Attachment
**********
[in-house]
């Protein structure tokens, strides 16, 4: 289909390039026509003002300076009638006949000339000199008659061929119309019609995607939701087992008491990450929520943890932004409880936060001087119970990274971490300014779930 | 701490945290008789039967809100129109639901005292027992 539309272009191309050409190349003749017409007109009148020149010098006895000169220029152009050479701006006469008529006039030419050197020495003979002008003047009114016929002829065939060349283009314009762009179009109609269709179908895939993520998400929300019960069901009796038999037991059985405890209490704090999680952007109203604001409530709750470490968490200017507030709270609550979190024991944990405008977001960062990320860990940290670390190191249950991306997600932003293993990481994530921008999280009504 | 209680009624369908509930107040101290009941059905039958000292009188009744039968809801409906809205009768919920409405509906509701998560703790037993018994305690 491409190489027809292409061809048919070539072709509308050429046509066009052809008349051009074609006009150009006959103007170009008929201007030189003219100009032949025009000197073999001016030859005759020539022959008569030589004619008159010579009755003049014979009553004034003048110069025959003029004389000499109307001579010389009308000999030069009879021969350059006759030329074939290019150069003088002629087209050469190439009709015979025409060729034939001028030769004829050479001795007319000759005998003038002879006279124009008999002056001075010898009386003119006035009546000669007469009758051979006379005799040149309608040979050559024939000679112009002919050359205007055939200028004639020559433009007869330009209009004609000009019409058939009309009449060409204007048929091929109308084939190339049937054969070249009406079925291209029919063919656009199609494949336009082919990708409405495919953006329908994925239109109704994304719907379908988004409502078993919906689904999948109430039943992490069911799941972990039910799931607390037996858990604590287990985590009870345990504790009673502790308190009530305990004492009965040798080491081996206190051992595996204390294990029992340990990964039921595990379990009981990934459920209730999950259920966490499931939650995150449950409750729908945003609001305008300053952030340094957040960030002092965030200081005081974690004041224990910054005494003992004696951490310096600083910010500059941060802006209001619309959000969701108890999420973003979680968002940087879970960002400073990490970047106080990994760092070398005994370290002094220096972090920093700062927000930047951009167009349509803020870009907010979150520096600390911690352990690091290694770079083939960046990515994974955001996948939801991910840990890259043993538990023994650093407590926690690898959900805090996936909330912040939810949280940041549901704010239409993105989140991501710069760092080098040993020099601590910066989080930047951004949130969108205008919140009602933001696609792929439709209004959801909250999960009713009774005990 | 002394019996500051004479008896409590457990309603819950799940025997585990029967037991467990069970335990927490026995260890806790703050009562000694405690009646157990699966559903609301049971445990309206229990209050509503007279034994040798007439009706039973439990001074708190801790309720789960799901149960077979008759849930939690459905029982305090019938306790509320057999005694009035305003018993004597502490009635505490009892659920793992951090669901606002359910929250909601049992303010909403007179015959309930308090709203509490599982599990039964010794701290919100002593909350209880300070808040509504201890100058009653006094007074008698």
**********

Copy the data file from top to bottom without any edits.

[in-house]
């Protein structure tokens, strides 16, 4: 289909390039026509003002300076009638006949000339000199008659061929119309019609995607939701087992008491990450929520943890932004409880936060001087119970990274971490300014779930 | 701490945290008789039967809100129109639901005292027992 539309272009191309050409190349003749017409007109009148020149010098006895000169220029152009050479701006006469008529006039030419050197020495003979002008003047009114016929002829065939060349283009314009762009179009109609269709179908895939993520998400929300019960069901009796038999037991059985405890209490704090999680952007109203604001409530709750470490968490200017507030709270609550979190024991944990405008977001960062990320860990940290670390190191249950991306997600932003293993990481994530921008999280009504 | 209680009624369908509930107040101290009941059905039958000292009188009744039968809801409906809205009768919920409405509906509701998560703790037993018994305690 491409190489027809292409061809048919070539072709509308050429046509066009052809008349051009074609006009150009006959103007170009008929201007030189003219100009032949025009000197073999001016030859005759020539022959008569030589004619008159010579009755003049014979009553004034003048110069025959003029004389000499109307001579010389009308000999030069009879021969350059006759030329074939290019150069003088002629087209050469190439009709015979025409060729034939001028030769004829050479001795007319000759005998003038002879006279124009008999002056001075010898009386003119006035009546000669007469009758051979006379005799040149309608040979050559024939000679112009002919050359205007055939200028004639020559433009007869330009209009004609000009019409058939009309009449060409204007048929091929109308084939190339049937054969070249009406079925291209029919063919656009199609494949336009082919990708409405495919953006329908994925239109109704994304719907379908988004409502078993919906689904999948109430039943992490069911799941972990039910799931607390037996858990604590287990985590009870345990504790009673502790308190009530305990004492009965040798080491081996206190051992595996204390294990029992340990990964039921595990379990009981990934459920209730999950259920966490499931939650995150449950409750729908945003609001305008300053952030340094957040960030002092965030200081005081974690004041224990910054005494003992004696951490310096600083910010500059941060802006209001619309959000969701108890999420973003979680968002940087879970960002400073990490970047106080990994760092070398005994370290002094220096972090920093700062927000930047951009167009349509803020870009907010979150520096600390911690352990690091290694770079083939960046990515994974955001996948939801991910840990890259043993538990023994650093407590926690690898959900805090996936909330912040939810949280940041549901704010239409993105989140991501710069760092080098040993020099601590910066989080930047951004949130969108205008919140009602933001696609792929439709209004959801909250999960009713009774005990 | 002394019996500051004479008896409590457990309603819950799940025997585990029967037991467990069970335990927490026995260890806790703050009562000694405690009646157990699966559903609301049971445990309206229990209050509503007279034994040798007439009706039973439990001074708190801790309720789960799901149960077979008759849930939690459905029982305090019938306790509320057999005694009035305003018993004597502490009635505490009892659920793992951090669901606002359910929250909601049992303010909403007179015959309930308090709203509490599982599990039964010794701290919100002593909350209880300070808040509504201890100058009653006094007074008698």